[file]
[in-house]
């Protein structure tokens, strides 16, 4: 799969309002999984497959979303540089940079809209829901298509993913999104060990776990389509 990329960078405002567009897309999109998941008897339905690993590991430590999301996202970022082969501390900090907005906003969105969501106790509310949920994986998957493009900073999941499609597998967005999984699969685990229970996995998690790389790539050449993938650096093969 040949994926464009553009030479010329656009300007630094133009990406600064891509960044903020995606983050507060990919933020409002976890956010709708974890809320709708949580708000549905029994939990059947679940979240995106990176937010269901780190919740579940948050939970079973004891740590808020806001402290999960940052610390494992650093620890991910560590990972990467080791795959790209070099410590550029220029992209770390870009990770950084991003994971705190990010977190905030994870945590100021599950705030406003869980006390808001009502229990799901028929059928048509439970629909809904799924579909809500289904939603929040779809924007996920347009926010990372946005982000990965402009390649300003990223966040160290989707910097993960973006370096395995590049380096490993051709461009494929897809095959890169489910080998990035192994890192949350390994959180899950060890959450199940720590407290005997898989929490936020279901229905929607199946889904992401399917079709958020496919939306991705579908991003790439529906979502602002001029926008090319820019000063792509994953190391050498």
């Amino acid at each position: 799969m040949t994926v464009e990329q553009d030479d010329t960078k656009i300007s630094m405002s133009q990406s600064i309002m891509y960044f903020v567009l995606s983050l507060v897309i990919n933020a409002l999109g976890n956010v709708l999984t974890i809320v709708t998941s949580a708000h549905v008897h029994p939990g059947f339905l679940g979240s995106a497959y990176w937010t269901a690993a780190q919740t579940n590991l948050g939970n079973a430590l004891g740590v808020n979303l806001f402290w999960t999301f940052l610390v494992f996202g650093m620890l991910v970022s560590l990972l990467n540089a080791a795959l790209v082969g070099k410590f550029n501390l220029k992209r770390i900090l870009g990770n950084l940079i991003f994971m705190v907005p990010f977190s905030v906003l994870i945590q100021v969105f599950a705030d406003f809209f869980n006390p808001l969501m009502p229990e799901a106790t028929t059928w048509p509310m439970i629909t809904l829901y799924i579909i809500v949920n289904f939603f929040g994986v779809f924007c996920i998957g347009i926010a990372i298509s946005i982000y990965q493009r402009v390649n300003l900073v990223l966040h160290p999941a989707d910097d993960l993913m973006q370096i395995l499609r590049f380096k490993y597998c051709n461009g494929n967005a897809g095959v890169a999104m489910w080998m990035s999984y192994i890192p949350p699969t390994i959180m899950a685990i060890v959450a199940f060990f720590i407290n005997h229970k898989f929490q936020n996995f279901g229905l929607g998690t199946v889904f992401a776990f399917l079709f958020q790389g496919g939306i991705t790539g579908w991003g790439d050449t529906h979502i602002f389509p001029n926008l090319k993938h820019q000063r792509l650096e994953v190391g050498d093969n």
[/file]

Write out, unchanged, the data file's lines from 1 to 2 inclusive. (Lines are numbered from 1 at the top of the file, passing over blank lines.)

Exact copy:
[in-house]
């Protein structure tokens, strides 16, 4: 799969309002999984497959979303540089940079809209829901298509993913999104060990776990389509 990329960078405002567009897309999109998941008897339905690993590991430590999301996202970022082969501390900090907005906003969105969501106790509310949920994986998957493009900073999941499609597998967005999984699969685990229970996995998690790389790539050449993938650096093969 040949994926464009553009030479010329656009300007630094133009990406600064891509960044903020995606983050507060990919933020409002976890956010709708974890809320709708949580708000549905029994939990059947679940979240995106990176937010269901780190919740579940948050939970079973004891740590808020806001402290999960940052610390494992650093620890991910560590990972990467080791795959790209070099410590550029220029992209770390870009990770950084991003994971705190990010977190905030994870945590100021599950705030406003869980006390808001009502229990799901028929059928048509439970629909809904799924579909809500289904939603929040779809924007996920347009926010990372946005982000990965402009390649300003990223966040160290989707910097993960973006370096395995590049380096490993051709461009494929897809095959890169489910080998990035192994890192949350390994959180899950060890959450199940720590407290005997898989929490936020279901229905929607199946889904992401399917079709958020496919939306991705579908991003790439529906979502602002001029926008090319820019000063792509994953190391050498």